Posted on December 31, 2013 by Flames
We’re Lillian Cohen-Moore and Ryan Macklin, a couple in Seattle who love to play with horror. You might know us from our work on the recent Mage: the Ascension books that focused on factions within the Technocratic Union. What you might not know, though, is that we met and bonded over playing another horror game: Don’t Rest Your Head. Horror and dark fantasy is near and dear to our hearts, and Flames Rising wanted to give us a moment to talk about our time working as a couple in horror gaming.
During our time with the Technocratic Union, horror was a subtle constant throughout the books. Since we live together, we could turn around in our desk chairs to propose ideas for how to keep the horror elements in the Technocracy from becoming cartoonish, like some of the early material for them. They’re bad guys, from the Traditions point of view (if you’re not familiar with the setting, the Traditions are the default good-guys), but they’re also the heroes of their own story. Each book was a balance of propaganda and truth — both the story these factions tell themselves and facts about the world updated to the current day.
But those aren’t the only books that we work on together in this manner. Ryan’s been occasionally working on his action-investigative horror game since late 2010, called the Emerging Threats Unit — a take on Fringe- or Delta Green-type of stories, if they were backed by the CDC rather than the FBI or other agency. When he does get time to work on this, he’ll turn to Lillian, describe a spell, and watch her reaction. If she recoils in disgust, Ryan notes it down, to the point where it occasionally becomes its own game we play together. (Incidentally, Ryan’s hoping to have a playtest of it up sometime in 2014, as he gets time to work on it.)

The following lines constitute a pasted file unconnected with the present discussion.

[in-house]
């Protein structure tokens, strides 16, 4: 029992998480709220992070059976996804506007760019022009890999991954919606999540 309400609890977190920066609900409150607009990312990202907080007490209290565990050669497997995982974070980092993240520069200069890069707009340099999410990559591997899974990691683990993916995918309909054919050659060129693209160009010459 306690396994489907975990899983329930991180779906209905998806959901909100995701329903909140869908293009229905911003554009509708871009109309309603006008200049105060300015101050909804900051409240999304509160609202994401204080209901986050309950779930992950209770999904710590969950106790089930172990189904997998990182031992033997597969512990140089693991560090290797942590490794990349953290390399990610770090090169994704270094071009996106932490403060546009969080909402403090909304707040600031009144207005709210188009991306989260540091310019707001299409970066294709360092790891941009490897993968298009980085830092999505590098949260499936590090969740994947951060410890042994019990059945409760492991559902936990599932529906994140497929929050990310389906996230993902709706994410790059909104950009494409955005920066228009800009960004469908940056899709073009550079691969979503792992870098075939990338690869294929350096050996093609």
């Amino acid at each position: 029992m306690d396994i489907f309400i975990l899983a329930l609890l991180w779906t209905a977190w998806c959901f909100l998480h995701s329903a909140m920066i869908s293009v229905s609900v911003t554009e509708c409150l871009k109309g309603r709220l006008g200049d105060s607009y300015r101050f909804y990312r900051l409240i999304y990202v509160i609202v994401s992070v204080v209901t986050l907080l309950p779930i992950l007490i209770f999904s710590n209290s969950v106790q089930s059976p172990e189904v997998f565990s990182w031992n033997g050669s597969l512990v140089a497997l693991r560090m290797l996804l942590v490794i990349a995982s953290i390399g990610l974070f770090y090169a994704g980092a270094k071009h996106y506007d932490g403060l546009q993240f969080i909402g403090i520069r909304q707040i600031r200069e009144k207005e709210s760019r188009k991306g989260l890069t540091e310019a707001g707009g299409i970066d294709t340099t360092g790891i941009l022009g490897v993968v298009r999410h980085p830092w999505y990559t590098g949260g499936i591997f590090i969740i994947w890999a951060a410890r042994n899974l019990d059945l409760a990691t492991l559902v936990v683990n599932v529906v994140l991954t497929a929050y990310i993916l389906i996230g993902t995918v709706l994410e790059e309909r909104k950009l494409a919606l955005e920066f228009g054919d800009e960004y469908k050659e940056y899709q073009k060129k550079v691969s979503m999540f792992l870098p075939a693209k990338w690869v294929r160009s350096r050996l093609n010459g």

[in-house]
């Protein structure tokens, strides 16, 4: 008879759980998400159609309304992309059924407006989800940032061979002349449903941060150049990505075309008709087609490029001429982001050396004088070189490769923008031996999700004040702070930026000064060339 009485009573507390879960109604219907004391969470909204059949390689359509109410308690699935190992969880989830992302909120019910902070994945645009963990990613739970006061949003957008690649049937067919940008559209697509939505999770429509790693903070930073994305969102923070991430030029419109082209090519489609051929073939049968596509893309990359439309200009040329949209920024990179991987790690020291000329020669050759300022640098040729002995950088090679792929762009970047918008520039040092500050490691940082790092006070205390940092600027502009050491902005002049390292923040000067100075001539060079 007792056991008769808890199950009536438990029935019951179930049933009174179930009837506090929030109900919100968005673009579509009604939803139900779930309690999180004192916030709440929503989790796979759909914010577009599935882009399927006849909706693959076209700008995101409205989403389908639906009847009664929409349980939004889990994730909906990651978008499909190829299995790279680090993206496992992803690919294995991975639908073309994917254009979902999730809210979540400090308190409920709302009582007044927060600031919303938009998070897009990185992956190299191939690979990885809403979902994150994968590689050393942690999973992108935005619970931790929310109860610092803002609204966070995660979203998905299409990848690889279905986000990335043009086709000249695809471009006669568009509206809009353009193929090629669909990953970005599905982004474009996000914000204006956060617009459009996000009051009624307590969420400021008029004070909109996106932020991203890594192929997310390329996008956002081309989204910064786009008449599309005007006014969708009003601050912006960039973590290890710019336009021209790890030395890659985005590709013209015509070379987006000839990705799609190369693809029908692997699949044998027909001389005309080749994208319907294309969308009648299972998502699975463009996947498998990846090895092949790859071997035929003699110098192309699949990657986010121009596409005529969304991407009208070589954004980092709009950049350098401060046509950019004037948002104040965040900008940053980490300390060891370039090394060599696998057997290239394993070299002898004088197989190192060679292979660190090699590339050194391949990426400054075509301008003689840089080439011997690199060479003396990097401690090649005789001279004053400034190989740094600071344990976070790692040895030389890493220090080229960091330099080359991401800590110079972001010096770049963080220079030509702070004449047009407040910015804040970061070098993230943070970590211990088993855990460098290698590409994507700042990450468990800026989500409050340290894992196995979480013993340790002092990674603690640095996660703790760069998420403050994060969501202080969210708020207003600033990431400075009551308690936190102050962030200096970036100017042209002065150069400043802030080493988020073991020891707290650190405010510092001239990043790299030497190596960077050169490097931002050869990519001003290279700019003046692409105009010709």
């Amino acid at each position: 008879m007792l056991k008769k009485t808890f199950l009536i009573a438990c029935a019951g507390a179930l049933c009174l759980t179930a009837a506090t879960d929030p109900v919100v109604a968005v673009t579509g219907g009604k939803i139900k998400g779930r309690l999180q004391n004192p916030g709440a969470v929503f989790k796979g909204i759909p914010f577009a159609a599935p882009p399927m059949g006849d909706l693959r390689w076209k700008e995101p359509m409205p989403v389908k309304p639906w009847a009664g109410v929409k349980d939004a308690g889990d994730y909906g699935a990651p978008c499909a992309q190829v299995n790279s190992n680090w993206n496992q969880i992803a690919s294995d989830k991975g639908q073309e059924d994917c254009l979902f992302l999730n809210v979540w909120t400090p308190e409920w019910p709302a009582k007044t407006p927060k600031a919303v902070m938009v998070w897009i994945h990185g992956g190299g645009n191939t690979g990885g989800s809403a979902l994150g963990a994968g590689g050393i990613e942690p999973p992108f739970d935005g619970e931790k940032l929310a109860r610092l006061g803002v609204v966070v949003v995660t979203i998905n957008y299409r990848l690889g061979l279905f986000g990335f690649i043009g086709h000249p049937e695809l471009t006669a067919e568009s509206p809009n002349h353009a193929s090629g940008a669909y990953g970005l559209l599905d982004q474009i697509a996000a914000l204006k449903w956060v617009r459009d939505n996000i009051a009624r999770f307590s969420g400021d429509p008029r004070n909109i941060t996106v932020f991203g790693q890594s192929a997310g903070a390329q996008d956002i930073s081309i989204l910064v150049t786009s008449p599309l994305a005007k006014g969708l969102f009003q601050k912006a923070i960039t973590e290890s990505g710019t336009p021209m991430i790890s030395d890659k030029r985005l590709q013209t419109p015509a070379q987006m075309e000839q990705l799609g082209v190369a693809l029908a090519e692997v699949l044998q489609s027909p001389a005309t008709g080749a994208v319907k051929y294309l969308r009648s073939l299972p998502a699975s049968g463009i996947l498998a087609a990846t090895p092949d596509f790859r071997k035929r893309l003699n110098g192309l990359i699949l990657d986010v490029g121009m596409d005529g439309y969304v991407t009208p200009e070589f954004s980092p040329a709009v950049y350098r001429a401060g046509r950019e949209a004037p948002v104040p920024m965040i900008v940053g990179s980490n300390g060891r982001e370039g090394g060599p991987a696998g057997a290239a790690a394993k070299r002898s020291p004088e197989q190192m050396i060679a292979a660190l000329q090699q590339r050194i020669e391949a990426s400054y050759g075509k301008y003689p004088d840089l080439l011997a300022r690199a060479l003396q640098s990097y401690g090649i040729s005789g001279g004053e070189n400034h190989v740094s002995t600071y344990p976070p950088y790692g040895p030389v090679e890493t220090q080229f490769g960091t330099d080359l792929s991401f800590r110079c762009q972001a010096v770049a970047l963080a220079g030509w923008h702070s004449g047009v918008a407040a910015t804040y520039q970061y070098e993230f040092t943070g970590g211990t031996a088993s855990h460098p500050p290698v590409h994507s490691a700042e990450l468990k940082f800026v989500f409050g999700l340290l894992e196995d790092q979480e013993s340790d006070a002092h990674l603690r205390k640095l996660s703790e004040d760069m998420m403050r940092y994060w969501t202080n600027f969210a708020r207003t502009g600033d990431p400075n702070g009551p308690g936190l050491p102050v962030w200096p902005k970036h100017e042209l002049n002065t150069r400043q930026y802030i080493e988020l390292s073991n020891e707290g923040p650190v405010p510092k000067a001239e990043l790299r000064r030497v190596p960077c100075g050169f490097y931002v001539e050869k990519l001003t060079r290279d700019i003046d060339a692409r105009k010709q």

Lillian’s been working on a book, the Guide to the Village by the Sea (coming out in 2014). Influenced by her coastal childhood and love of horror, the Guide is a nod to parts of her life, but at it’s heart it’s a detective story, where the place is as much a mystery as the murders. It’s an answer to two requests people kept making; make a RPG setting book, usable with any system, inspired by her visits home, all of them tagged #VillageByTheSea on Twitter, and to bring to life a synesthetic detective (a play on Lillian’s real-life synesthesia). Ryan’s part of the work on the book, constructing Fate-like aspects for the many troubling (and often deadly) locations in the setting.
2013 wasn’t just about work, though. We love watching serial television, and are constantly inspired by modern fantasy stories. Ryan introduced Lillian to Fringe, and she introduced him to Haven. We’ve also been eating up Sleepy Hollow (say what you will about it being cheesy, it’s good cheese). There’s more that we watch outside of fantasy and horror, like Arrow, The Tomorrow People (which Lillian likes for very different reasons than Ryan), and older shows once they’re done and on Netflix.
We collaborated like this all the time before we lived together, but there’s something sort of intimate about being able to make the other person grin with horrific delight or shudder in terror while, say, doing the dishes or eating dinner. (Fan fact: Ryan isn’t allowed to talk about ETU spells while we’re eating). That’s why 2013 has been a boon of a year for us, and our love of making horror and dark fantasy games and stories has brought us even closer today.
– Lillian & Ryan